A single-pole IIR low-pass filter can be defined in discrete time as y += a * (x - y), where y is the output sample, x is the input sample and a is the decay coefficient.

However, the definition of a varies. On Wikipedia, it's defined as 2πfc/(2πfc+1) (where fc is the cutoff frequency).

But here, a is defined as follows: 1 - e^-2πfc.

Their graphs look similar, but which one is more accurate?

The blue graph is the Wikipedia formula, the green is the second one, fc is the x-axis. GeoGebra graph

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    $\begingroup$ Possible duplicate of Exponential weighted moving average time constant $\endgroup$
    – Matt L.
    Dec 12, 2018 at 9:04
  • $\begingroup$ I disagree. There are two conflicting formulas given, but the question you linked covers how one of them can be derived. Edit: However, there's a note that the formulas are only an approximation, which might imply that both of those are usable. $\endgroup$
    – Mark
    Dec 12, 2018 at 9:07
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    $\begingroup$ See my answer below, both are indeed approximations derived from the corresponding analog filter, and only one of them is useful, provided that the cut-off frequency is much smaller than Nyquist. $\endgroup$
    – Matt L.
    Dec 12, 2018 at 12:17

2 Answers 2


The given single-pole IIR filter is also called exponentially weighted moving average (EWMA) filter, and it is defined by the following difference equation:

$$y[n]=\alpha x[n]+(1-\alpha)y[n-1],\qquad 0<\alpha<1\tag{1}$$

Its transfer function is


The exact formula for the required value of $\alpha$ that results in a desired $3\;\textrm{dB}$ cut-off frequency $\omega_c$ was derived in this answer:

$$\alpha=-y+\sqrt{y^2+2y},\qquad y=1-\cos(\omega_c)\tag{3}$$

Even though it should be easy enough to compute $\alpha$ from $(3)$, there are several approximative formulas floating around the internet. One of them is

$$\alpha\approx 1-e^{-\omega_c}\tag{4}$$

In this answer I've explained how this formula is derived (namely, via the impulse invariant transformation of the corresponding continuous-time low pass filter). This answer compares the approximation $(4)$ with the exact formula, and it is shown that $(4)$ is only useful for relatively small cut-off frequencies (of course, small compared to the sampling frequency).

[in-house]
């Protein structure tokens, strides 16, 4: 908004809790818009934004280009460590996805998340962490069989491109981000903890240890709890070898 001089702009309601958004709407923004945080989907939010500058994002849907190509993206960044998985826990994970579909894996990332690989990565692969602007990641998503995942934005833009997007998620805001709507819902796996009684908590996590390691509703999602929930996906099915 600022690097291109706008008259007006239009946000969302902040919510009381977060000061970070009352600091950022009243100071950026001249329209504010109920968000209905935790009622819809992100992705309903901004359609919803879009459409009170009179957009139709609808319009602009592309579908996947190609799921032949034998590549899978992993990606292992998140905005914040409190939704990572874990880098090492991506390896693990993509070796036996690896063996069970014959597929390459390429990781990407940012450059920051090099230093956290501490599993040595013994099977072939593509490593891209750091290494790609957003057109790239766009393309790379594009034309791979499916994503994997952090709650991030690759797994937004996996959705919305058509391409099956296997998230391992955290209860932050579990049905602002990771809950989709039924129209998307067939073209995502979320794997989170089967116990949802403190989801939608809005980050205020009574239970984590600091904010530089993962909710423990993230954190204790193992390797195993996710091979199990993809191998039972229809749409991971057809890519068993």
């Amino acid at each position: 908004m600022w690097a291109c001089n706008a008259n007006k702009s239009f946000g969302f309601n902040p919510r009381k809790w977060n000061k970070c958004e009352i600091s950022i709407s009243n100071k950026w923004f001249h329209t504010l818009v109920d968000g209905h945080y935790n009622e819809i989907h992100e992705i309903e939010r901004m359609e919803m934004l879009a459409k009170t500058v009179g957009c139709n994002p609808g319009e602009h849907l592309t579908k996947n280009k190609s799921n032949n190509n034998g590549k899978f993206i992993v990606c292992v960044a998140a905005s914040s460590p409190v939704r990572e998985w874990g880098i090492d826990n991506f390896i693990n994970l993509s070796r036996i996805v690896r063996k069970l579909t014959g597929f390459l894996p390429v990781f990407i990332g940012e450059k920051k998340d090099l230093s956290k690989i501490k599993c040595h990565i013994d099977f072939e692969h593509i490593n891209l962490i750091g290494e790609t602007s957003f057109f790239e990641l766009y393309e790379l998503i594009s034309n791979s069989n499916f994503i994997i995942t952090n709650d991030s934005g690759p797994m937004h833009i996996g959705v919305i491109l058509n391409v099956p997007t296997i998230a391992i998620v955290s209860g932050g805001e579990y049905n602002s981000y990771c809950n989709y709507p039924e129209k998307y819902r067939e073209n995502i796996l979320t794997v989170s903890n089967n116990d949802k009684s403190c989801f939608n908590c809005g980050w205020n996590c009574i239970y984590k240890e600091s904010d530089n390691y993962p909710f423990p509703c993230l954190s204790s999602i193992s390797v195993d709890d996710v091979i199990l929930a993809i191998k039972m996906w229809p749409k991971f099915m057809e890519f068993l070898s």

In the wikipedia link given in the question, there is yet another approximative formula:


[Note that in all formulas of this answer $\omega_c$ is normalized by the sampling frequency.] This approximation is also derived from discretizing the corresponding analog transfer function, this time not via the impulse invariant method, but by replacing the derivative by a backward difference:

$$\frac{dy(t)}{dt}{\huge |}_{t=nT}\approx\frac{y(nT)-y((n-1)T)}{T}\tag{6}$$

This is equivalent to replacing $s$ by $(1-z^{-1})/T$ in the continuous-time transfer function


which results in


Comparing $(8)$ to $(2)$ we see that


Since the (continuous-time) $3\;\textrm{dB}$ cut-off frequency is $\Omega_c=1/\tau$, we obtain from $(9)$


Equating the discrete-time cut-off frequency $\omega_c$ with $\Omega_cT$ in $(10)$ gives the approximation $(5)$.

The figure below shows the actually achieved cut-off frequency for a given desired cut-off frequency for the two approximations $(4)$ and $(5)$. Clearly, both approximations become useless for larger cut-off frequencies, and I would suggest that approximation $(5)$ is generally useless.

enter image description here

  • $\begingroup$ How about this approximation (sorry, just in coefficient format ): x = 1.0/(fs*T); % fs in Hz, T in μs a0 = 1.0; a1 = -(1 + x + 0.5 * x^2); % Taylor approx b0 = a0 + a1; % gain b1 = 0.0; $\endgroup$
    – Juha P
    Mar 26, 2019 at 21:18
  • $\begingroup$ @MattL. Do you know the source of these approximations which are "floating around the internet"? Is there a paper or textbook which covers these? I imagine they may be useful because they may be simpler to implement in hardware? $\endgroup$
    – Ralph
    Jul 14, 2020 at 4:21
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    $\begingroup$ @Ralph: I don't know the original source of those approximations. I also don't think that they are very useful. Eq. (4) is not very easy to implement, and Eq. (5) is such a bad approximation that it is useless in most situations. $\endgroup$
    – Matt L.
    Jul 17, 2020 at 21:52
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    $\begingroup$ it's not that the alpha-from-tau formula is an approximation, it's that the relationship between $\tau$ and $w_c$ is an approximation. If we define the time constant $\tau$ as the time it takes for the filter's step function to converge to within $\frac 1 e$, then the given formula $\alpha = 1 - e^{-\frac 1 \tau}$ is exact. This is often a useful definition of $\tau$ in a moving-average context, where you're more concerned with convergence time than frequency response. $\endgroup$
    – ssfrr
    Oct 1, 2020 at 14:51
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    $\begingroup$ In your final cutoff graph, does 1 correspond to 2pi (normalized frequency) or pi (Nyquist)? $\endgroup$
    – nyanpasu64
    Mar 18, 2021 at 0:51

Matt L.’s exact answer in equation (3) is correct. But here is a simpler “exact” solution:

𝛼 = 2𝑦 / ( 𝑦 + 1 ), 𝑦 = tan( 𝜔𝑐 / 2 ) (11)

This is computationally more robust. Eq (3) could lead to small errors depending on the resolution of your floating-point math.

  • 1
    $\begingroup$ This formula disagrees with (3). $\endgroup$
    – Kevin Yin
    Jun 19, 2022 at 18:47

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